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Smart Card Library Cards and RFID Labels for Books

Library in France Goes Hi-Tech

05/03 - ASK S.A. announced that the company has started shipping 1.7 million C.label(R) contactless smart labels to the 17 public libraries of Marseille, including the brand new library of Alcazar, France. Working with its partners Cybernetix and Tyco/Sensormatic France for the Electronic Article Surveillance (EAS) anti-theft system, ASK deployed an innovative end-to-end RFID Automated Library Management System, today's most advanced library solution worldwide.

The library uses the system and the C.label RFID technology for managing, tracking and securing their entire inventory of over 1.5 million items. All assets such as books, CDs, audiocassettes, videocassettes and DVDs will have a C.label, a self-adhering paper-based sticker with a contactless chip and the EAS (Electronic Article Surveillance) device inside. It also ensures the secure management and loyalty application of the 150,000 library subscribers with contactless cards

ASK also developed desktop terminals and smart card readers for self-service automatic machines to borrow and return items.

Here's how it works. Each of the library system's 150,000 borrowers has a contactless C.ticket card from ASK. These customers can borrow or return assets within a split second just putting down the pile of items and the card on the reader, a self-service terminal developed by ASK.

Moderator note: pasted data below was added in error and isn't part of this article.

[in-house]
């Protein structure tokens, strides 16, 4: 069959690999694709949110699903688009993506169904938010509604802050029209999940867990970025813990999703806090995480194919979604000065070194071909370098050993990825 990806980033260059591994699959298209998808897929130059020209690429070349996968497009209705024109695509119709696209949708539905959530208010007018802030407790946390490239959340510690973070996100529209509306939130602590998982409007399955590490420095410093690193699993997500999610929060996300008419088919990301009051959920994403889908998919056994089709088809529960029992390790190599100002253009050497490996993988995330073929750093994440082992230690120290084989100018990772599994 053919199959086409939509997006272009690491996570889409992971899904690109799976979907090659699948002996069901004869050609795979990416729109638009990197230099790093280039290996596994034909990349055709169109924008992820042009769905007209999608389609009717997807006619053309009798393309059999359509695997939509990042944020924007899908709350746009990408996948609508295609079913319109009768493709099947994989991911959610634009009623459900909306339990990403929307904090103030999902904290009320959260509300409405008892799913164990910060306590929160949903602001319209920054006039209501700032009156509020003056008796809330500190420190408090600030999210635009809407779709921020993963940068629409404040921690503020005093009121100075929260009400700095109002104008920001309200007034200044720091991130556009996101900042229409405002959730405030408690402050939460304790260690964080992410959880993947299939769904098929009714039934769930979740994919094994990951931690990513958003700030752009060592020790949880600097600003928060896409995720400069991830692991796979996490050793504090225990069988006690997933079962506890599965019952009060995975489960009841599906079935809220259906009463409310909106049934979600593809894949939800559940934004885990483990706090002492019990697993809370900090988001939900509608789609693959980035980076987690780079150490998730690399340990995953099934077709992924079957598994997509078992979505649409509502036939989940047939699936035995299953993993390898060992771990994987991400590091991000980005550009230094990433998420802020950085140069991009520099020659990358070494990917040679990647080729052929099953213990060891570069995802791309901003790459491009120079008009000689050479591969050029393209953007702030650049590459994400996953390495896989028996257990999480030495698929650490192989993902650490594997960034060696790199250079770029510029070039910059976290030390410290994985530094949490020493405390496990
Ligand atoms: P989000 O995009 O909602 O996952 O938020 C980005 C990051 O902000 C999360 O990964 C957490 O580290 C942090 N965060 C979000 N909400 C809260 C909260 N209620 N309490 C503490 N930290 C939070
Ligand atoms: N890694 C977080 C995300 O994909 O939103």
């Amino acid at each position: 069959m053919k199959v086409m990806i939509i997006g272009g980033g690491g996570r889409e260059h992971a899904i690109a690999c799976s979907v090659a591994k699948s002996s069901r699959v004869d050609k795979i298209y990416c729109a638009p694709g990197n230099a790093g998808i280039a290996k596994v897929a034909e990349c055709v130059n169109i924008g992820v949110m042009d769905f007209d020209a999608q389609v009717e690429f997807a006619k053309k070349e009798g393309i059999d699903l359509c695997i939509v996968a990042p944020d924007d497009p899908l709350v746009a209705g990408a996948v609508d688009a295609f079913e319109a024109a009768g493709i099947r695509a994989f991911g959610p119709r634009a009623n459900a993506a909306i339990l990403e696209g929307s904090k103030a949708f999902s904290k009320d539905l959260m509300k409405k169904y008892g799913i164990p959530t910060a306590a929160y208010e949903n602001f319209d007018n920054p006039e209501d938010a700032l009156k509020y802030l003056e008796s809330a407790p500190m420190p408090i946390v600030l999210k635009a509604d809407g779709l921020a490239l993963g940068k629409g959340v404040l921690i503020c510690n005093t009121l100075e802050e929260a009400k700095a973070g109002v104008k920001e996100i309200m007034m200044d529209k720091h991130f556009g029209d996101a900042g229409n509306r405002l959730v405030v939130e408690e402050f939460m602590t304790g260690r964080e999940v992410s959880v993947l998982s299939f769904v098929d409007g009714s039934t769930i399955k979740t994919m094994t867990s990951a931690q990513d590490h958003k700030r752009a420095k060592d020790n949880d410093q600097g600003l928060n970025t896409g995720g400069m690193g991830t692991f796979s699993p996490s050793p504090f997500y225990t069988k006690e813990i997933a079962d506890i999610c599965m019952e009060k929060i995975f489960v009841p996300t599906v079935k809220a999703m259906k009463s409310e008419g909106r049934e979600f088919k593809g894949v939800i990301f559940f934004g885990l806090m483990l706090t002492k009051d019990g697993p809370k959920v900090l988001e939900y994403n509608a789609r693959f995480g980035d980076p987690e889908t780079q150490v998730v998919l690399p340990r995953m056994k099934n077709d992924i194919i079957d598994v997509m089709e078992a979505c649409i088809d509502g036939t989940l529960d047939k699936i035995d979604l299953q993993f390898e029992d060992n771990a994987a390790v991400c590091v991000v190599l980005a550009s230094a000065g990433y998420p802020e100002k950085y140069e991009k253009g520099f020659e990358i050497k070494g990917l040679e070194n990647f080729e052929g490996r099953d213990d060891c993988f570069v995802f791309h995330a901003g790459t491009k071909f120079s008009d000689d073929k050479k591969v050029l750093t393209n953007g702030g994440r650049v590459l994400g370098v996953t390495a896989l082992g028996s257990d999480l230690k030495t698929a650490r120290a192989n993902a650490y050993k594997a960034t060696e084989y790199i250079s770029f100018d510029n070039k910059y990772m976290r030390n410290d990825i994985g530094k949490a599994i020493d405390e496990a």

The ASK C.label system is extremely fast and can complete transactions for 100 assets within one second, setting a new standard for high-speed contactless RFID technology. This C.label also has an anti-fraud function to prevent theft. An anti-theft detection gate at the exit with a one-meter read range will detect items that have not been checked out and an alarm will be activated.

Another use of the system is inventory control. Entire shelves can be rapidly scanned to find or log individual items. This is useful for taking inventory, finding missing items and identifying misfiled items, a common and labor-intensive problem to correct in a library. The high speed of the contactless transactions between the C.scan reader and C.label makes this a very fast operation; a librarian can scan an entire shelf at normal walking speed.